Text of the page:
Toyota liquid hydrogen car to be tested in endurance races this yearJanuary 9, 2023
The automotive company seeks to make H2 vehicles commercially viable.
It’s well known that Toyota Motor is invested in developing hydrogen-powered vehicles, and the company intends to test its current liquid hydrogen car in 2023 endurance race events for the purpose of improving upon the technology.
The company hopes to address certain challenges the car faces.
Toyota hopes that by subjecting the car to endurance races, it will improve the nascent technology’s functionality as well as address some of it challenges. One of these challenges is how to keep liquid hydrogen at -253 degrees Celsius.
The reason the company is focusing on a liquid hydrogen car is that when used in its liquid form instead of its gaseous state, hydrogen can double the mileage of a car. This would make it possible for hydrogen refuelling stations to be built smaller.
Additionally, while gaseous hydrogen tanks work well for commercial vehicles, Toyota feels that liquid hydrogen tanks are more sensible for passenger cars due to the fact that they allow for greater flexibility when it comes to their shape, and they are lighter than H2 gas tanks
The liquid hydrogen car won’t be the first H2 car Toyota has tested in endurance races.
Toyota has previously used endurance races to test and accelerate the viability of hydrogen fuel vehicles. Back in May 2021, it debuted a car equipped with a hydrogen-powered combustion engine. During the 24-hour race at the Fuji International Speedway in Shizuoka Prefecture, the specially adapted Toyota Corolla fueled by hydrogen was piloted by Toyota President Akio Toyoda, as well as other drivers.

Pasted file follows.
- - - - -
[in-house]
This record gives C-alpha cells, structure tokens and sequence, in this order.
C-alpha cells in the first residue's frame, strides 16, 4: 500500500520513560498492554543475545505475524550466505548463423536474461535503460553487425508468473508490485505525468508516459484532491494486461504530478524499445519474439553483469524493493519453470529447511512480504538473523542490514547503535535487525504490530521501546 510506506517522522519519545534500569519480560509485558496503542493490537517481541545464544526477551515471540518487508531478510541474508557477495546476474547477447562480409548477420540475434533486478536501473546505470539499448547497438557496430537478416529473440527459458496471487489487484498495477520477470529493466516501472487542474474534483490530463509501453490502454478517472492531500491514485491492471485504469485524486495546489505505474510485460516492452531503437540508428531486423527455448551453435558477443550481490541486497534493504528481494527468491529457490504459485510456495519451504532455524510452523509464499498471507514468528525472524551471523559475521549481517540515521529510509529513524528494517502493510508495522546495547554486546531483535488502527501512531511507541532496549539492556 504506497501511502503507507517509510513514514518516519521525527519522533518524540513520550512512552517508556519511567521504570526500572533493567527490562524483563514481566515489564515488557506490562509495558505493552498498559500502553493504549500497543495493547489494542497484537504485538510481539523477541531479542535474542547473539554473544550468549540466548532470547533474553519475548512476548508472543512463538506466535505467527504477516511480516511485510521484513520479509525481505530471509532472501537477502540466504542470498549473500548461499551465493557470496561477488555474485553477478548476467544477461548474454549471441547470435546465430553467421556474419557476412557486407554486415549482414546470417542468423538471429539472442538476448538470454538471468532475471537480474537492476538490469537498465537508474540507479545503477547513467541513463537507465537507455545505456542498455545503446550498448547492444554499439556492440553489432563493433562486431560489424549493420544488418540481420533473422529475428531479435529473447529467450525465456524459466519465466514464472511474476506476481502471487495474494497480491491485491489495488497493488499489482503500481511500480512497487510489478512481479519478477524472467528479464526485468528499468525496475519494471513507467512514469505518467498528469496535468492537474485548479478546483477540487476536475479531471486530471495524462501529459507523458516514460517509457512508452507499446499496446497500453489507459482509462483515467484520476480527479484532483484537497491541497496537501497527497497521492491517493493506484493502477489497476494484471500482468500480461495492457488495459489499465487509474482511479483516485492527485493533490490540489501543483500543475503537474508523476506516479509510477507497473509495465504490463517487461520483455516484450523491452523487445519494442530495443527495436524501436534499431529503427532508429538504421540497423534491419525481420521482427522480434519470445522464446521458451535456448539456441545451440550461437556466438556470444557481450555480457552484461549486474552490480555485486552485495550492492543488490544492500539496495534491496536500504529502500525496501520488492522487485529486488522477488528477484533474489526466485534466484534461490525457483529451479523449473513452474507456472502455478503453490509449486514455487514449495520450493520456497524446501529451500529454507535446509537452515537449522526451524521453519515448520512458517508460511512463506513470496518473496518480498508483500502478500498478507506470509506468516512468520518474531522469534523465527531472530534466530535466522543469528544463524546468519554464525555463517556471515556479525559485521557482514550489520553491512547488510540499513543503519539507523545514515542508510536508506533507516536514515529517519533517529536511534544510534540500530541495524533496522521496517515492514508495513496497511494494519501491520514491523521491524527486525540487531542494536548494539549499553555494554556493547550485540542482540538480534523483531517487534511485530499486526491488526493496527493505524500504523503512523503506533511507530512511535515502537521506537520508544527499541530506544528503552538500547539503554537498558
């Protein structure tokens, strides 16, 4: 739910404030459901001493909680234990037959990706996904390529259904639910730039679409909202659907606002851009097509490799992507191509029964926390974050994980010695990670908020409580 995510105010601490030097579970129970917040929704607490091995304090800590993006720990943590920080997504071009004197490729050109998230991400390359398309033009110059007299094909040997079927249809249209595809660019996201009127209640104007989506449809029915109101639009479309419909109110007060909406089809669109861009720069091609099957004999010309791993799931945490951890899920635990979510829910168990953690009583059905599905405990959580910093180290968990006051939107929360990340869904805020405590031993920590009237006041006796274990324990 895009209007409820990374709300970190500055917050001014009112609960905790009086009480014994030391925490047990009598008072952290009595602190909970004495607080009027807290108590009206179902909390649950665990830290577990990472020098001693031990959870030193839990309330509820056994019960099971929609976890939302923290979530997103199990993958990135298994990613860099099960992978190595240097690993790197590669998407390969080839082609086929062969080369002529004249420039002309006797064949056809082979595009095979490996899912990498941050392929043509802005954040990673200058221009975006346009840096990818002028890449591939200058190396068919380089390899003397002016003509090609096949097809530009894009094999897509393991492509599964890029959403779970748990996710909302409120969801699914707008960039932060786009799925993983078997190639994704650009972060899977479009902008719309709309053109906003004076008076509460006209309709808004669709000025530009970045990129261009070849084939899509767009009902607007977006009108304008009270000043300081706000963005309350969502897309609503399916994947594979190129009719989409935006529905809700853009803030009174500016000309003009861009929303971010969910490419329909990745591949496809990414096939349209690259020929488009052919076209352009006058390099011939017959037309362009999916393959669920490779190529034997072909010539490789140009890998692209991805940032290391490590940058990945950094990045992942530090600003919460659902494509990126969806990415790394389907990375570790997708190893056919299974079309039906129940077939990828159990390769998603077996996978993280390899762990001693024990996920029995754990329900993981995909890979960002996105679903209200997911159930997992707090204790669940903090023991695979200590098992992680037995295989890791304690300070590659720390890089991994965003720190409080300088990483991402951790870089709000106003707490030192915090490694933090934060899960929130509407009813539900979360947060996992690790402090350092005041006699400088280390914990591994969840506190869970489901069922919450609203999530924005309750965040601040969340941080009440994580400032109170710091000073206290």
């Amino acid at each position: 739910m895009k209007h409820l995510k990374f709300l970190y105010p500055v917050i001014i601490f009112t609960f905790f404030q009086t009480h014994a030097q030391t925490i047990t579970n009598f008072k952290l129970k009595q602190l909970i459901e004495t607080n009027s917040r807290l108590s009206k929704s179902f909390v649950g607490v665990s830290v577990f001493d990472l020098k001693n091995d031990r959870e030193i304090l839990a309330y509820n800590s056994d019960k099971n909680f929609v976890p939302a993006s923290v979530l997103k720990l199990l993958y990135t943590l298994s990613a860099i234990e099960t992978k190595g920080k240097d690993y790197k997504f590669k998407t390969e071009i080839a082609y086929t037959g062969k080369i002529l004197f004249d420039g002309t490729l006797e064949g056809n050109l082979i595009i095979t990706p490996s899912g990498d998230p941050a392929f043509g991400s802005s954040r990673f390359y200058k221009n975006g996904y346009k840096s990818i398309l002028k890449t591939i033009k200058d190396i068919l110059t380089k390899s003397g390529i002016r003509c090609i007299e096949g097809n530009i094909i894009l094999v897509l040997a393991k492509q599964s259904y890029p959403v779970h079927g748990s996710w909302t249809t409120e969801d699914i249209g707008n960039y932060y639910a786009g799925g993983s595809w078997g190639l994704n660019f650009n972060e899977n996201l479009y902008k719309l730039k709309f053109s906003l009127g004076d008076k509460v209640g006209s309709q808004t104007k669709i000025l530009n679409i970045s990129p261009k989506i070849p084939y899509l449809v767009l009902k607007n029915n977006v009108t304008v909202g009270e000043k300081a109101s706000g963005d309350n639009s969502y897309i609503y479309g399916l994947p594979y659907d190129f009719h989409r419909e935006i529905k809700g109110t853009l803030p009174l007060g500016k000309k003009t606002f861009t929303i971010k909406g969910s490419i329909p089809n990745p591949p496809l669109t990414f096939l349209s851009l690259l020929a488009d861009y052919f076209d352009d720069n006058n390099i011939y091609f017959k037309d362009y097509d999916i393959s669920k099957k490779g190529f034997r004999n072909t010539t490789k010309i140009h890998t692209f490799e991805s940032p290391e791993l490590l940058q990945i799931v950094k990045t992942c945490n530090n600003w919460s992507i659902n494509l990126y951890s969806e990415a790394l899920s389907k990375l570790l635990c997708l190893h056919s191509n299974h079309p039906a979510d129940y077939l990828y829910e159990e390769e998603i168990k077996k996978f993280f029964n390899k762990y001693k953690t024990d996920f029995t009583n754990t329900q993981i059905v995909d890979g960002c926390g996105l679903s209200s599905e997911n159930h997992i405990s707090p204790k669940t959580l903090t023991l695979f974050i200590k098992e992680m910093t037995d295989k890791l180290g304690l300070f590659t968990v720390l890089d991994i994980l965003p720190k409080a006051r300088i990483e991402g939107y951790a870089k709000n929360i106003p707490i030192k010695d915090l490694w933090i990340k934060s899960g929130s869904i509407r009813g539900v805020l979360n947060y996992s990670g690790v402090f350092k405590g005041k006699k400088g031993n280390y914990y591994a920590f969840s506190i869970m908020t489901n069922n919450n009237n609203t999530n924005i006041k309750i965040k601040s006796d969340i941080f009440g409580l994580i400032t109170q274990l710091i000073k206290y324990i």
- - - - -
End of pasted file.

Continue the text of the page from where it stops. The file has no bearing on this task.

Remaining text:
At its maiden appearance, the H2-enhanced Toyota Corolla ran for 11 hours and 54 minutes. After which, the vehicle spent eight hours being repaired and four hours refueling. Last November (2022), Toyota raced the car again, this time with additional enhancements, including improving the engine’s output by 24% and its driving range by approximately 30%. The cases of abnormal fire-causing combustion in the engine was reduced as well.
“We’ve made a small move from testing the technology toward a product that can be mass-produced,” said Toyota’s chief branding officer, Koji Sato.
Toyota began test runs of its liquid hydrogen car at the end of October and will enter endurance races later this year.
As a consumer I tend to beleive that hydrogen is the future rather than battery operated vehicles because as the research shoes that batteries are in greater need of rare mined/refined materials which seems to equal to more mining= more pollution and damages to our planet. Isn’t it enough that in this 21st century we still have wars and polite like their was no tomorrow. I beleive mother earth will and can defend itself I’m more worried about the innocent lives which = to crimes against humanity as (we) know of the possible damages to life and humans.
Statistics available show there is over $270 BN of projects for production and storage of hydrogen already underway with much more on the way. By 2030 the hydrogen fuel cell market is expected to be $50 to $60 BN according to some market research. Yet the Hydrogen Refuelling Station market is only expect to be about $4 BN by 2030. Time and time again people in the industry say the holdup in the mass production and use of any type of fuel cell vehicle is the lack of HRS infrastructure. More fuel cell vehicles would sell with more Hydrogen Refuelling stations were available. Maybe at this point the industry and govn’t should accelerate the funding for these projects. Maybe an amount closer to $10 BN or $15 BN of HRS project funding by 2030 would get the ball rolling !
This is great technology. My only concern is the lack of liquid H2 fueling infrastructure in the U.S. I would buy a LH2 ICE vehicle right now if I knew I could fuel it.
Great action from Toyota!
I have 100 gallons of liquid Nitrogen, how much energy does it take to keep the liquid Nitrogen cool per 24 hour period?